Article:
And House Democrats proposed yesterday a $61 billion bump to Labor-Health and Human Services appropriations, which would bolster major Democratic priorities like ARPA-H. Biden’s budget request included a $9 billion increase for the NIH, most of which would fund ARPA-H. Read more from Jeannie Baumann.
The Coronavirus Pandemic
Biden to Celebrate ‘Independence’ from Covid-19: Biden and his White House are planning a slate of travel and events over the weekend to celebrate his administration’s progress combating the pandemic, though the nation fell short of his July 4 vaccination goal. He will visit Traverse City, Mich., Saturday, part of what the White House calls the “America’s Back Together” celebration. The next day, July 4, Biden will host essential workers on the South Lawn of the White House. Jennifer Epstein has more.
Perna Retiring From Covid-19 Task Force: U.S. Army General Gustave Perna, a top official in the Covid-19 vaccine rollout in both the Trump and Biden administrations, is set to depart July 2. Robert Johnson, an official at the Biomedical Advanced Research and Development Authority, will serve as interim chief operating officer for the pandemic effort, according to Jeffrey Zients, Biden’s Covid-19 coordinator. Read more from Riley Griffin and Josh Wingrove.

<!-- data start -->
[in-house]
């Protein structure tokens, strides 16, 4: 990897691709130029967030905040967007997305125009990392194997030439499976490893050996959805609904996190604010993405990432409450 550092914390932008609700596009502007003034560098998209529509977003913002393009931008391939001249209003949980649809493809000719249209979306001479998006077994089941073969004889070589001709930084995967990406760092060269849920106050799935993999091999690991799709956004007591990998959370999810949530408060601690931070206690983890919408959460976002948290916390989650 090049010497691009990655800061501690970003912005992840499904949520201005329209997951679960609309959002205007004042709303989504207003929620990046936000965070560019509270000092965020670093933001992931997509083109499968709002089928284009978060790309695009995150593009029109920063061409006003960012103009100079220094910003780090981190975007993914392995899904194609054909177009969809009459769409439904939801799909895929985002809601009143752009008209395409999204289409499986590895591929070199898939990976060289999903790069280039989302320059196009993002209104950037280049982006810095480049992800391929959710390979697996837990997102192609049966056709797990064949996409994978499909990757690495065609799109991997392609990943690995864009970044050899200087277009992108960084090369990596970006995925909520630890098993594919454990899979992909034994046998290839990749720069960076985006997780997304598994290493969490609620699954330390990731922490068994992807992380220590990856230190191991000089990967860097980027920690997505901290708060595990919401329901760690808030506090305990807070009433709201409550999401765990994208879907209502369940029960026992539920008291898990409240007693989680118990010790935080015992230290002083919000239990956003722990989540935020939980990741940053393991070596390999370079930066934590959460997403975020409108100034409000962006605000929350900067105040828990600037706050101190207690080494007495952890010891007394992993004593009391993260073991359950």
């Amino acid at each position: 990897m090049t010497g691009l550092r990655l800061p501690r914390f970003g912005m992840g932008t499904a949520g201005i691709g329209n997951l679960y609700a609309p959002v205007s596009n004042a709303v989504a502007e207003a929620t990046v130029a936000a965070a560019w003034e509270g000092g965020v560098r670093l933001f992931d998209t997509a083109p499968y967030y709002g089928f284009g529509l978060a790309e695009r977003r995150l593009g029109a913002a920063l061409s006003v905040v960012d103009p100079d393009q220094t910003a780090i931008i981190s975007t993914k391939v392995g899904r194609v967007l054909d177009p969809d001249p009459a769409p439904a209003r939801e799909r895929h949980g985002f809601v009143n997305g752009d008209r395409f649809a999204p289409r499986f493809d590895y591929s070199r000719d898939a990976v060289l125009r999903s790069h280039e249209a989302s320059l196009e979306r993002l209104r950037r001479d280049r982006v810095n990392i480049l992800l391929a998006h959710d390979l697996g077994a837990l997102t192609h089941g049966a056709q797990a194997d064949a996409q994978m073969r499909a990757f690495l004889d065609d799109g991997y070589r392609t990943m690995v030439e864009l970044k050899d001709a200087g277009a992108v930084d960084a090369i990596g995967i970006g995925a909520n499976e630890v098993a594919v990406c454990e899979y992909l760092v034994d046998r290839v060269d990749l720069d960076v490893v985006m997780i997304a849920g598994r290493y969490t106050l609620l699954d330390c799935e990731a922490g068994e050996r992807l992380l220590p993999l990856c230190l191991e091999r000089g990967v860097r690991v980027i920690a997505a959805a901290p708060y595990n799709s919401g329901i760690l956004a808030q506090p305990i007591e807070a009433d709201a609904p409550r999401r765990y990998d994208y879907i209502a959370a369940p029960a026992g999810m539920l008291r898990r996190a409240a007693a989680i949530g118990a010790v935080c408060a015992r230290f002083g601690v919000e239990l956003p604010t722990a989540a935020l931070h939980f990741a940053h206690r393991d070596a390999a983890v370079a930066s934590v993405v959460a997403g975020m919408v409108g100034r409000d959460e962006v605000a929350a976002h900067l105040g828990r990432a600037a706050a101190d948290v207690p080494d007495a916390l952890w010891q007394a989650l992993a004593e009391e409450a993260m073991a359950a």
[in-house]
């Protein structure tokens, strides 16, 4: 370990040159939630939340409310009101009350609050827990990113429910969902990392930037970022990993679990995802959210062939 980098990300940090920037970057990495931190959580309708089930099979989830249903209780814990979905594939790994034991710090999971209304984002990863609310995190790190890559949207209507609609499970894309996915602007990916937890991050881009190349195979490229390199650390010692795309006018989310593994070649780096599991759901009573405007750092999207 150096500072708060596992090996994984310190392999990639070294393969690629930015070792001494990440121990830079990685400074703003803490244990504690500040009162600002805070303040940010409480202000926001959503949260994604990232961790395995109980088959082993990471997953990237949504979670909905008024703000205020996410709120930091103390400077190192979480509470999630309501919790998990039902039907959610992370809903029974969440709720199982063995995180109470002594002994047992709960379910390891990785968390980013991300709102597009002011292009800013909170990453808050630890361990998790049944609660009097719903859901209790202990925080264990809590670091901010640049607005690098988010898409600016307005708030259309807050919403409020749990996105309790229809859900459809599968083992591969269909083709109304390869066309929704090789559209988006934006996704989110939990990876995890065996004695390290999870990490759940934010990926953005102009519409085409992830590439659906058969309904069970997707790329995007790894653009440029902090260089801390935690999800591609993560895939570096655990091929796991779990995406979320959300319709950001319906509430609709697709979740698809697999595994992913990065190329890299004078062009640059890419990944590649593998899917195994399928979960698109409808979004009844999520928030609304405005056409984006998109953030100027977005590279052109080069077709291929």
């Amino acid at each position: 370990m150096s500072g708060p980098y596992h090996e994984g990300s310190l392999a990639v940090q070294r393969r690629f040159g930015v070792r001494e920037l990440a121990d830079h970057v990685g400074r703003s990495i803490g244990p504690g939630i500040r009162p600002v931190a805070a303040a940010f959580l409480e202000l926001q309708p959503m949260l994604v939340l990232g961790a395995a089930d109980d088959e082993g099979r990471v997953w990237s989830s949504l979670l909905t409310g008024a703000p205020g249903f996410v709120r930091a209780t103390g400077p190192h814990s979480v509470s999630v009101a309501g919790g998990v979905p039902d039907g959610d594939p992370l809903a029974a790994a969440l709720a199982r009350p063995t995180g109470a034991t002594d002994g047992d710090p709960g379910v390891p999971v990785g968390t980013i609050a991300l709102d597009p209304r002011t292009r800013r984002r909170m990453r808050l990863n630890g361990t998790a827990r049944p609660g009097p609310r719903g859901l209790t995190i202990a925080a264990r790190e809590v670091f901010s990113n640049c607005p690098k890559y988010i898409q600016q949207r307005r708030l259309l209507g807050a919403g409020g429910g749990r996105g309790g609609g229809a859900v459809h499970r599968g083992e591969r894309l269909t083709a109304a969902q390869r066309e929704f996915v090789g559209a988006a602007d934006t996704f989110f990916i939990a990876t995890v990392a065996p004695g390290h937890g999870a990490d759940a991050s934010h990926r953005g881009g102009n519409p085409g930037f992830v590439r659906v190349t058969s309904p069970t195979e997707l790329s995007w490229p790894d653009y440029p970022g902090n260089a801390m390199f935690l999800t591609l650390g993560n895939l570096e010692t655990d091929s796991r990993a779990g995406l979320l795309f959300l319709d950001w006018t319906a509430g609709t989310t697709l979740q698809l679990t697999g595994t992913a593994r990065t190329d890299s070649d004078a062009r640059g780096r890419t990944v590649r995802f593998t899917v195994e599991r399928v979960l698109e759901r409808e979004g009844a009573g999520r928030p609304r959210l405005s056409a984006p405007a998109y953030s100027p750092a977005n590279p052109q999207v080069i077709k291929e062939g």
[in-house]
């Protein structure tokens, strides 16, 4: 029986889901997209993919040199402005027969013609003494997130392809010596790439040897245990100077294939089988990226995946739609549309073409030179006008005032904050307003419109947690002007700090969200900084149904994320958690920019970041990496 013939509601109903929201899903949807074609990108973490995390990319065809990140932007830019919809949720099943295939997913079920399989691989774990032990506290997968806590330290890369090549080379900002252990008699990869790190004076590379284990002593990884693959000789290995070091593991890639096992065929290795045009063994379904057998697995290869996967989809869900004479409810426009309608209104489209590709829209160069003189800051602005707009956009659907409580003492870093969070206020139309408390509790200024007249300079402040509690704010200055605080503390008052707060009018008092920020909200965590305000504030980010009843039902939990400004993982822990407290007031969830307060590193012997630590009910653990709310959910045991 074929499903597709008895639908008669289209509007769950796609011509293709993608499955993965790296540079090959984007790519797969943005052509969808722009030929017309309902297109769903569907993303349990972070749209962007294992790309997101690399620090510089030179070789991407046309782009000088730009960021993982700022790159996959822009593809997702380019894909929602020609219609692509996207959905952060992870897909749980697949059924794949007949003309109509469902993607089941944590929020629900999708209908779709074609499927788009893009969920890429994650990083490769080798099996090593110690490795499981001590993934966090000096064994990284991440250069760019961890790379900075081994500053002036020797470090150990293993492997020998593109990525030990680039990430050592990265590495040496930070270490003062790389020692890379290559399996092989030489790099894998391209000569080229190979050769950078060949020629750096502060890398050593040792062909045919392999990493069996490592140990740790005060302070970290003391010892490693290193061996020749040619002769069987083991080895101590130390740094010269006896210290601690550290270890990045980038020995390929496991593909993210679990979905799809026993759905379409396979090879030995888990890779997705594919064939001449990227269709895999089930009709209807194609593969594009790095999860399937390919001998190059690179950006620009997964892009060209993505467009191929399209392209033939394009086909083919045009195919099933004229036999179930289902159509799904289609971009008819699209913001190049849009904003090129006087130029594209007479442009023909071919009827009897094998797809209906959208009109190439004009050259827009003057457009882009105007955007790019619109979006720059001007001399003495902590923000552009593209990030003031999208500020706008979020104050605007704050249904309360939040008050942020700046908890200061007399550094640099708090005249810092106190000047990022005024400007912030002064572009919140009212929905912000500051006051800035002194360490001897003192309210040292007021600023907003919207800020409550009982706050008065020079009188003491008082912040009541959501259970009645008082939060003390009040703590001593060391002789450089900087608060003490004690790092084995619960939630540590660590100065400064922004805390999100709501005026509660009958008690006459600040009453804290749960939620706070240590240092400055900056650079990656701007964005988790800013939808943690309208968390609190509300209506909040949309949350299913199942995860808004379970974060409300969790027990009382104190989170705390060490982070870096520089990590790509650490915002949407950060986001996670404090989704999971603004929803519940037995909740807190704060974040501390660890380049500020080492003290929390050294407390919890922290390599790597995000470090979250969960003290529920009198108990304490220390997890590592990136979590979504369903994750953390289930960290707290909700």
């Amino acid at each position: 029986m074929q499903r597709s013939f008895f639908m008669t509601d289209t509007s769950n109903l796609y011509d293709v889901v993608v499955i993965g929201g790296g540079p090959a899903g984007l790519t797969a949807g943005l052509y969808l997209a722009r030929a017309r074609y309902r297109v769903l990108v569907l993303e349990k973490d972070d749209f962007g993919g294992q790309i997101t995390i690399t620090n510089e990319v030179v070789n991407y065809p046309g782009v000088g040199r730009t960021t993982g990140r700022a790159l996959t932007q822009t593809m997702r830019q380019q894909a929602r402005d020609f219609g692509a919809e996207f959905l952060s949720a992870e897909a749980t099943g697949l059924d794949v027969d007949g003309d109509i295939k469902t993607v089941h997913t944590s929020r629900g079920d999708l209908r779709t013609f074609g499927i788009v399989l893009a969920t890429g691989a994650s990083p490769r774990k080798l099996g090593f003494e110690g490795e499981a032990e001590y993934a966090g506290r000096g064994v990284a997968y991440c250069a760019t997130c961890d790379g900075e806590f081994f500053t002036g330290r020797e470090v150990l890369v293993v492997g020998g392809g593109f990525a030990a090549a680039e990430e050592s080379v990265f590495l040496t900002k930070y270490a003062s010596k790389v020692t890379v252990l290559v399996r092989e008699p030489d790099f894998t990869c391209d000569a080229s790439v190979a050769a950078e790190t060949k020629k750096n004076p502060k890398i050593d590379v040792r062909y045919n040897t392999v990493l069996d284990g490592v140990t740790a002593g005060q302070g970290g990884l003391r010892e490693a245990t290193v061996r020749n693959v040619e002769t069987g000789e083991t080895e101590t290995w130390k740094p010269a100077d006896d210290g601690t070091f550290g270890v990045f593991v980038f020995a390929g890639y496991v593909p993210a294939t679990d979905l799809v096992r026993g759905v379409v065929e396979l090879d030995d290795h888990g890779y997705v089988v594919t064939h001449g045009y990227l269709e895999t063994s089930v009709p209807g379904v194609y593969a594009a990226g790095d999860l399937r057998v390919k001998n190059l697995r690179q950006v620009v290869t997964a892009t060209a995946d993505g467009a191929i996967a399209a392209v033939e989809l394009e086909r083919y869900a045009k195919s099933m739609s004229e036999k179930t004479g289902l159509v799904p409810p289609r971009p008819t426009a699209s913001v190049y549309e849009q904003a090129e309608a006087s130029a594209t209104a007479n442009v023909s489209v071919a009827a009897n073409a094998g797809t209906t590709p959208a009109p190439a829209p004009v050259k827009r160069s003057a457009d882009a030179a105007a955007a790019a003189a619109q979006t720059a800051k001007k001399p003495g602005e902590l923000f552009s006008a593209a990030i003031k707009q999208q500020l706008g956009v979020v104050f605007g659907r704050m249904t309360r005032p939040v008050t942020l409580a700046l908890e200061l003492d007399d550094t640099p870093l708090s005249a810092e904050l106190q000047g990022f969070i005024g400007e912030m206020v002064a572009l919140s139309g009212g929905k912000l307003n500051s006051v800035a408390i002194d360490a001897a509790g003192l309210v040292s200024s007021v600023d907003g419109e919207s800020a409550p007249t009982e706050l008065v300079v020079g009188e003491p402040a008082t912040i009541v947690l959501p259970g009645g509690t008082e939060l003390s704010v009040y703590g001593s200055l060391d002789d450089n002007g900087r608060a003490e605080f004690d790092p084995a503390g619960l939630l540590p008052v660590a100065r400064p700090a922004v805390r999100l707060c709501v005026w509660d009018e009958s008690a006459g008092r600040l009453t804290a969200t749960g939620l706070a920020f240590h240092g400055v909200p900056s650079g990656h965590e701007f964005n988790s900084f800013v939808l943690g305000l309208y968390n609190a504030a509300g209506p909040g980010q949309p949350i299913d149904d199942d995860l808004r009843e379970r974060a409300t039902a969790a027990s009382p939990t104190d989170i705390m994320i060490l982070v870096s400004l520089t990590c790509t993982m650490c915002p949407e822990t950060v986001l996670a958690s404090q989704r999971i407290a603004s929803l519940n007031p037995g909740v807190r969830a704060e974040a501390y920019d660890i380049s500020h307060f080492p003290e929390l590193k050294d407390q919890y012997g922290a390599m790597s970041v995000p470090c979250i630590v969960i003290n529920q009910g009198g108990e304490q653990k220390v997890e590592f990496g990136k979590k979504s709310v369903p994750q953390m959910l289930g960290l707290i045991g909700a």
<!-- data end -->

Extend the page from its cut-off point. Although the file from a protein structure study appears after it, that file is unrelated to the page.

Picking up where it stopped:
Draft Workplace Virus Rule Was Broader: OSHA’s emergency standard protecting health-care workers from Covid-19 that was issued June 10 after months of anticipation originally was intended to protect all workers, a draft version of the rule obtained by Bloomberg Law showed. Yet the final version of the emergency temporary standard limited the Covid-19 rule to just health-care employees, prompting lawsuits from unions seeking a broader regulation. Read more from Bruce Rolfsen.
Nursing Home Death Claims Back to State Court: A case against a California nursing home over a resident’s alleged Covid-19 death can proceed in state court despite the facility’s bid to move it to federal court, a U.S. district judge ruled Friday. The ruling highlights the extent to which a federal public preparedness law prevents state-law, pandemic-related negligence claims. A half dozen federal circuits are hearing similar cases. Read more from Lesley Torres.